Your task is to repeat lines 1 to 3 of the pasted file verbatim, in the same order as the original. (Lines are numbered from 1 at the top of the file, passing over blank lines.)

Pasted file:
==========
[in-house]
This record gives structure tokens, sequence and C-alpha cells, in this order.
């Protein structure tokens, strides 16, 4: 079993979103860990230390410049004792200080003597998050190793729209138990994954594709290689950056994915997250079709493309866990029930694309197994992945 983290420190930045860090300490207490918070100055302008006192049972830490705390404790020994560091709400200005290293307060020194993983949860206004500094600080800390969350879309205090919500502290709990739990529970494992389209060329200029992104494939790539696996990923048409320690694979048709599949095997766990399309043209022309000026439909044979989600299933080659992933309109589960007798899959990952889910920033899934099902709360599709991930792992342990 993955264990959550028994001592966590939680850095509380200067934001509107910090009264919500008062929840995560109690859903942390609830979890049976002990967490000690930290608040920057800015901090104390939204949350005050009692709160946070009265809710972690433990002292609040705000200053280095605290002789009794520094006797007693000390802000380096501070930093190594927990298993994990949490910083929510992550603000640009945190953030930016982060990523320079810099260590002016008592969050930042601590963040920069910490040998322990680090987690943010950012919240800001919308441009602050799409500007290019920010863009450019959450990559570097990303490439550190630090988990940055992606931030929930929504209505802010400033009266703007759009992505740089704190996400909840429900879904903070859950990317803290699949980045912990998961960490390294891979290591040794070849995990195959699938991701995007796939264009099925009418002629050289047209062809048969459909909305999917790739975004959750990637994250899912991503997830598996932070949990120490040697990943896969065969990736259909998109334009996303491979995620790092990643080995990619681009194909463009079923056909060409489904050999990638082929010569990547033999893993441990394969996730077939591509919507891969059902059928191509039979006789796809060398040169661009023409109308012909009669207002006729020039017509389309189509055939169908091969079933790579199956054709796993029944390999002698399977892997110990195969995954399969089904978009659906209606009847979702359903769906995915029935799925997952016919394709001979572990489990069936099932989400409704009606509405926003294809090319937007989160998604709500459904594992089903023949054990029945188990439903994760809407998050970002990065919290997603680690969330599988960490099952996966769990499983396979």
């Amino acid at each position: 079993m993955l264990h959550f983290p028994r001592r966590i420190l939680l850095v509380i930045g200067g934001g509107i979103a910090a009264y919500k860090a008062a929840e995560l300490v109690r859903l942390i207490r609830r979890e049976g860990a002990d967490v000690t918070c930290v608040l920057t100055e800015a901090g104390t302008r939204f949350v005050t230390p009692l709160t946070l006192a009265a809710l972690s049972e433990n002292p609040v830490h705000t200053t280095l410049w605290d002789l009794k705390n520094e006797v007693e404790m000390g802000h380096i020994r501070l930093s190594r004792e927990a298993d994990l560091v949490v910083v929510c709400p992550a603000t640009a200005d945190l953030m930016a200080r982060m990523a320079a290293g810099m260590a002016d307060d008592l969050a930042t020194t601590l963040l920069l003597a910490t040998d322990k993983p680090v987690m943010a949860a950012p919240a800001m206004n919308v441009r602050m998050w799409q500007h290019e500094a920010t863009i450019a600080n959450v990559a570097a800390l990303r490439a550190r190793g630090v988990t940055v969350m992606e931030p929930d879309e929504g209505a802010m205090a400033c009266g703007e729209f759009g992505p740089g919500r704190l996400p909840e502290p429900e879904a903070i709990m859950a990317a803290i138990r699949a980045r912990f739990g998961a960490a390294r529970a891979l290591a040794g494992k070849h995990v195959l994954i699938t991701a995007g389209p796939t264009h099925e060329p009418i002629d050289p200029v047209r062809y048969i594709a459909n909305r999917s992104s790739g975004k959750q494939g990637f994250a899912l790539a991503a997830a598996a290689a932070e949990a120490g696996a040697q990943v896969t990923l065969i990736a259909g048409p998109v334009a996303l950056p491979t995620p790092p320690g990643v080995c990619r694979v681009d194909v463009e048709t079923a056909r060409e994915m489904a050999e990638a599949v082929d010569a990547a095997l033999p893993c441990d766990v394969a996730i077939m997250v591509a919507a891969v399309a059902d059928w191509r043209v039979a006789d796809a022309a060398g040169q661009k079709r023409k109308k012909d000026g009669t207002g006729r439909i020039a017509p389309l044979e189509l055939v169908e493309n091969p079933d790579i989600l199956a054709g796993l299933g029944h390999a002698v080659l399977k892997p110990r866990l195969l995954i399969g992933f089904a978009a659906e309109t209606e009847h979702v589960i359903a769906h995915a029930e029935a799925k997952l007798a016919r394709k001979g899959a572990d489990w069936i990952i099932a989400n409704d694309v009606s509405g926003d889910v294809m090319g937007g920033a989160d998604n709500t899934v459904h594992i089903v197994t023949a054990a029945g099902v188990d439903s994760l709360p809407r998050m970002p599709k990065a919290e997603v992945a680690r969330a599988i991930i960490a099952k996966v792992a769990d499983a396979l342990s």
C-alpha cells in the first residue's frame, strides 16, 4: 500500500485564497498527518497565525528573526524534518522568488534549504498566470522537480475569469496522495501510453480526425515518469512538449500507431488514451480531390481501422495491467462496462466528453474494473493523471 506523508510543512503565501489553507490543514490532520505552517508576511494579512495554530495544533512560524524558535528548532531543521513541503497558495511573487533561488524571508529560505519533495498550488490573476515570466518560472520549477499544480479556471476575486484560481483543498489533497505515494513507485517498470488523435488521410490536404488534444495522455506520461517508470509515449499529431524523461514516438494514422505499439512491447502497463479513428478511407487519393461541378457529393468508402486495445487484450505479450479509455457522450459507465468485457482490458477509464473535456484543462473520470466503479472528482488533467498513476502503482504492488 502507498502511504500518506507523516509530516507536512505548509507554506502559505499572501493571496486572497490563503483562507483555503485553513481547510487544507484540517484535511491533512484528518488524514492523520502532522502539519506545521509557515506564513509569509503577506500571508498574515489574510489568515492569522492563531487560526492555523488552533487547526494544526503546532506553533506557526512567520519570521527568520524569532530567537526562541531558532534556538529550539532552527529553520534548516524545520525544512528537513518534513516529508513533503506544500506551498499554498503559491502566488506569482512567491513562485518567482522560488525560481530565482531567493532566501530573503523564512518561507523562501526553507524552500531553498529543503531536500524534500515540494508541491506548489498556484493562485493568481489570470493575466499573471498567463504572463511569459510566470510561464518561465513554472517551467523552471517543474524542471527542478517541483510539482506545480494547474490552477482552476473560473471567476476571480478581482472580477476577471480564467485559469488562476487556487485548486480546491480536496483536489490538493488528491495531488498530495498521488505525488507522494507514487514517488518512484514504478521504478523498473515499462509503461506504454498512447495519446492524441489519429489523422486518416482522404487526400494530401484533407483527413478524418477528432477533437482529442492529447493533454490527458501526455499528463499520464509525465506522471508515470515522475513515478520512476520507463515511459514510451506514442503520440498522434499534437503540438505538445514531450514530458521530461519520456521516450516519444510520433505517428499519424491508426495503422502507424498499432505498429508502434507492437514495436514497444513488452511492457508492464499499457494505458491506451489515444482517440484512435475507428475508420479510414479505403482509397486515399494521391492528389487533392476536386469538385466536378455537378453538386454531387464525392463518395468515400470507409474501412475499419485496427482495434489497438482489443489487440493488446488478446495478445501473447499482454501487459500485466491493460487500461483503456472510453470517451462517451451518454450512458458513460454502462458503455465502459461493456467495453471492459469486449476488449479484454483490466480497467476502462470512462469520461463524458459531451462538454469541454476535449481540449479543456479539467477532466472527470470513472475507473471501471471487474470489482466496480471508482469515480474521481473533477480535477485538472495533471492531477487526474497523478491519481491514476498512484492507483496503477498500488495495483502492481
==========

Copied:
[in-house]
This record gives structure tokens, sequence and C-alpha cells, in this order.
């Protein structure tokens, strides 16, 4: 079993979103860990230390410049004792200080003597998050190793729209138990994954594709290689950056994915997250079709493309866990029930694309197994992945 983290420190930045860090300490207490918070100055302008006192049972830490705390404790020994560091709400200005290293307060020194993983949860206004500094600080800390969350879309205090919500502290709990739990529970494992389209060329200029992104494939790539696996990923048409320690694979048709599949095997766990399309043209022309000026439909044979989600299933080659992933309109589960007798899959990952889910920033899934099902709360599709991930792992342990 993955264990959550028994001592966590939680850095509380200067934001509107910090009264919500008062929840995560109690859903942390609830979890049976002990967490000690930290608040920057800015901090104390939204949350005050009692709160946070009265809710972690433990002292609040705000200053280095605290002789009794520094006797007693000390802000380096501070930093190594927990298993994990949490910083929510992550603000640009945190953030930016982060990523320079810099260590002016008592969050930042601590963040920069910490040998322990680090987690943010950012919240800001919308441009602050799409500007290019920010863009450019959450990559570097990303490439550190630090988990940055992606931030929930929504209505802010400033009266703007759009992505740089704190996400909840429900879904903070859950990317803290699949980045912990998961960490390294891979290591040794070849995990195959699938991701995007796939264009099925009418002629050289047209062809048969459909909305999917790739975004959750990637994250899912991503997830598996932070949990120490040697990943896969065969990736259909998109334009996303491979995620790092990643080995990619681009194909463009079923056909060409489904050999990638082929010569990547033999893993441990394969996730077939591509919507891969059902059928191509039979006789796809060398040169661009023409109308012909009669207002006729020039017509389309189509055939169908091969079933790579199956054709796993029944390999002698399977892997110990195969995954399969089904978009659906209606009847979702359903769906995915029935799925997952016919394709001979572990489990069936099932989400409704009606509405926003294809090319937007989160998604709500459904594992089903023949054990029945188990439903994760809407998050970002990065919290997603680690969330599988960490099952996966769990499983396979």